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Synopsis

Cruisers became Britain's essential vessel for protecting battleships, carriers, and convoys versus Japanese, Italian, and Nazi German commerce raiders, submarines, aircraft, and destroyers. 

The light cruiser was a natural development of the sailing frigate - a fast multi-purpose warship that could patrol the sea lanes, protect convoys and scout for enemy battle fleets. By the inter-war period the need for this type of ship was even more important, given the increasing need for protection from aircraft, and the need to screen the fleet from submarines or destroyers.

During the 1930's a new group of British light cruisers were commissioned, designed to replace an earlier generation of warships designed during the Great War. These new ships were sleek, fast, and relied on the 6-inch gun - a tried and tested weapon that combined hitting power with a high rate of fire. A second generation of light cruisers followed during the late 1930's, armed with twelve 6-inch guns apiece. One of these - HMS Belfast - is still afloat today.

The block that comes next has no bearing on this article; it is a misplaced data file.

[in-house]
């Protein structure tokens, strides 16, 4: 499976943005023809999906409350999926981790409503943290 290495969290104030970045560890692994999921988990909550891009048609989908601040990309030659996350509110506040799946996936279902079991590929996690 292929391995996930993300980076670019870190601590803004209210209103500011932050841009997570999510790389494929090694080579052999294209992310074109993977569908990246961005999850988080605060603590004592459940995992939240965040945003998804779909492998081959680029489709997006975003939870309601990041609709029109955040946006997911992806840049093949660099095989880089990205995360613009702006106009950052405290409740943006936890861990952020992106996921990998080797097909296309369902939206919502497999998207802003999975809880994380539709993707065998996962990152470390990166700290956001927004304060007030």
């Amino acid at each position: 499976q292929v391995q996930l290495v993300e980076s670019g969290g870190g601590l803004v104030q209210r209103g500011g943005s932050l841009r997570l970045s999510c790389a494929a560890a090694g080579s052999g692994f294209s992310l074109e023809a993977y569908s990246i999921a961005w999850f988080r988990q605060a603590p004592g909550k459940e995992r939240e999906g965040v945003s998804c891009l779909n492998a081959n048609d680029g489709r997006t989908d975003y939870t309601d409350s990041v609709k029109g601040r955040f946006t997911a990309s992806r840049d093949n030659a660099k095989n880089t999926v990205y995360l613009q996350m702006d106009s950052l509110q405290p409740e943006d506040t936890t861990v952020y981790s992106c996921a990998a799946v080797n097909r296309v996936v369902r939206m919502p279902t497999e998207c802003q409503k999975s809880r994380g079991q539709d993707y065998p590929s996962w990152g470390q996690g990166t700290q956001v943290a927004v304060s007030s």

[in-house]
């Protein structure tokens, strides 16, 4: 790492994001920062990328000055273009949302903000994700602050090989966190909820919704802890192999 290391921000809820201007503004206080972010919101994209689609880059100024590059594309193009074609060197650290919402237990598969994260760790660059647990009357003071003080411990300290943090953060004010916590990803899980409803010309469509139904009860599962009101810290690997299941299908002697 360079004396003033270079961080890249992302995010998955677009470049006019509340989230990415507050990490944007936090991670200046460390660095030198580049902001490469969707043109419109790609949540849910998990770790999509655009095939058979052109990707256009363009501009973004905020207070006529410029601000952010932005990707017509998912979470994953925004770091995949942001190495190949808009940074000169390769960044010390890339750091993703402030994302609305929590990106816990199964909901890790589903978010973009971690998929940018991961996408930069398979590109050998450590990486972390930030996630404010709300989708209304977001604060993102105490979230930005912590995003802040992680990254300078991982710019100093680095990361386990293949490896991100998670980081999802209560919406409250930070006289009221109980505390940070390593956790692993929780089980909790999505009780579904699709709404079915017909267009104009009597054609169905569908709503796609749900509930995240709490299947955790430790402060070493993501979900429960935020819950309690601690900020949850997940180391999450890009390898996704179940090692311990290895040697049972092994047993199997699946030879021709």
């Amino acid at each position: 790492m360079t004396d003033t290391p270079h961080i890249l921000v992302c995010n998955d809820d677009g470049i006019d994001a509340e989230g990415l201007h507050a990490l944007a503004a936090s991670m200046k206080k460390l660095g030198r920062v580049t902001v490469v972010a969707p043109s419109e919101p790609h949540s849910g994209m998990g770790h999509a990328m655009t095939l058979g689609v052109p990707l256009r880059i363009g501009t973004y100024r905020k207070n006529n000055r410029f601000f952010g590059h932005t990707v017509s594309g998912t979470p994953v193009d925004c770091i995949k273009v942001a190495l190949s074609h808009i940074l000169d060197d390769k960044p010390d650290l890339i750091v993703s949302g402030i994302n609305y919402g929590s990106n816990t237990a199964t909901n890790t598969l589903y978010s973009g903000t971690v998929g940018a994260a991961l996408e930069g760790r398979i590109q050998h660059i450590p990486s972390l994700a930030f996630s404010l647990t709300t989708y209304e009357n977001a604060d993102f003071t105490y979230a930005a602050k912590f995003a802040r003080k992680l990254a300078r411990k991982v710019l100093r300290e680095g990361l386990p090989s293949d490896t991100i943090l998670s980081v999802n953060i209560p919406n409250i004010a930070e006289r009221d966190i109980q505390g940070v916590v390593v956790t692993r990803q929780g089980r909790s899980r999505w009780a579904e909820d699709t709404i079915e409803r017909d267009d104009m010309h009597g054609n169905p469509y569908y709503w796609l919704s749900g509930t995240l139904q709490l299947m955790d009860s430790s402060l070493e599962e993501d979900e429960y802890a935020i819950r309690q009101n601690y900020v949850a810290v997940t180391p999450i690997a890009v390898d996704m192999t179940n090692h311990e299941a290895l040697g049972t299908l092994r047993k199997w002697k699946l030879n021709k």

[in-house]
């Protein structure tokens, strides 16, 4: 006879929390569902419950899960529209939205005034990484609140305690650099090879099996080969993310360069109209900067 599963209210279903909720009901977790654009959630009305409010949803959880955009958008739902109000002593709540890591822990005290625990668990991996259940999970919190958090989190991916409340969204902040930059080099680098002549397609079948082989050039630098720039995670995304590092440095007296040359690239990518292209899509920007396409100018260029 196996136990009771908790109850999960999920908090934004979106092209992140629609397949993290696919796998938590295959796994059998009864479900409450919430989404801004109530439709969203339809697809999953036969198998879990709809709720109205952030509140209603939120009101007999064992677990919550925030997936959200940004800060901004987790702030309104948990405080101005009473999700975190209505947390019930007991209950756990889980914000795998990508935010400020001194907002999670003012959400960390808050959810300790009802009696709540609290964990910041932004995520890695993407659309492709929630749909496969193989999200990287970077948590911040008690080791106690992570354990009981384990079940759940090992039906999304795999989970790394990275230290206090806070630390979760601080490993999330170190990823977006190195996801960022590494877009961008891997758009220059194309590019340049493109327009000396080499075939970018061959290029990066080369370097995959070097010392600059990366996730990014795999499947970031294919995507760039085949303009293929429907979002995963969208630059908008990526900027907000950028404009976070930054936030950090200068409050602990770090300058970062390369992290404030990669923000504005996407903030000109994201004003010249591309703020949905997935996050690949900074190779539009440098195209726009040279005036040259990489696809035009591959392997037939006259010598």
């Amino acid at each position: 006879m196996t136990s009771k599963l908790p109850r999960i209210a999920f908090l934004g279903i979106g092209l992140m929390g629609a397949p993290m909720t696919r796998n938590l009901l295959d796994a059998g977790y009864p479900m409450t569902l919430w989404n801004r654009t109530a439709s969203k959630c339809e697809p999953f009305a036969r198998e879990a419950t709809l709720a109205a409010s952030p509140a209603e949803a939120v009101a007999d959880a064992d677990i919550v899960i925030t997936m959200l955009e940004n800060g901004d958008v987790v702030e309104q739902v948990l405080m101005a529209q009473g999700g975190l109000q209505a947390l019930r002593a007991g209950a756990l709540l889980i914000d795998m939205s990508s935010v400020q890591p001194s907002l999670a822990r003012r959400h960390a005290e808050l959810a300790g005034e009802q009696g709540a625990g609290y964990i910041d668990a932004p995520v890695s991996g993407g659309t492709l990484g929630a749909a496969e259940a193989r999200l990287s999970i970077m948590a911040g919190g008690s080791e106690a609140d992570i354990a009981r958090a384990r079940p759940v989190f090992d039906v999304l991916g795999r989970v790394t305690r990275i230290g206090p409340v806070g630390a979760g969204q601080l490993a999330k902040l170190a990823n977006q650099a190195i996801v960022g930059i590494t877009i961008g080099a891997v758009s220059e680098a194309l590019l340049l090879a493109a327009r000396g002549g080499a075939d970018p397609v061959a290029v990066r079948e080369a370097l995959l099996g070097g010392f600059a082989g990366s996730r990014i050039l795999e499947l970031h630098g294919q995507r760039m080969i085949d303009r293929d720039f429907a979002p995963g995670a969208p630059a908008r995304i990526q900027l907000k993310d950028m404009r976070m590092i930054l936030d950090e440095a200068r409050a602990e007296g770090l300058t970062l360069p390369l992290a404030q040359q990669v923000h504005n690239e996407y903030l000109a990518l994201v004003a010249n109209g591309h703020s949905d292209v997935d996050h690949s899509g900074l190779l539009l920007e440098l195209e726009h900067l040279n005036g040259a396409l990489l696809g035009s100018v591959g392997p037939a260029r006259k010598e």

Finally the threat posed by German aircraft led to the conversion of some older warships into anti-aircraft cruisers - a stopgap measure until a new class of these powerful and much-needed warships entered service. By this time wartime experience had shown that the British light cruiser was one of the most versatile types of ship in the Royal Navy, able to protect other warships, bombard enemy shores, guard life-saving convoys and intercept and destroy enemy warships. These were truly the workhorses of the wartime Royal Navy. While the battleships and carriers grabbed the headlines, these sleek, elegant warships quietly got on with the job of securing control of the seas.


From the Trade Paperback edition.

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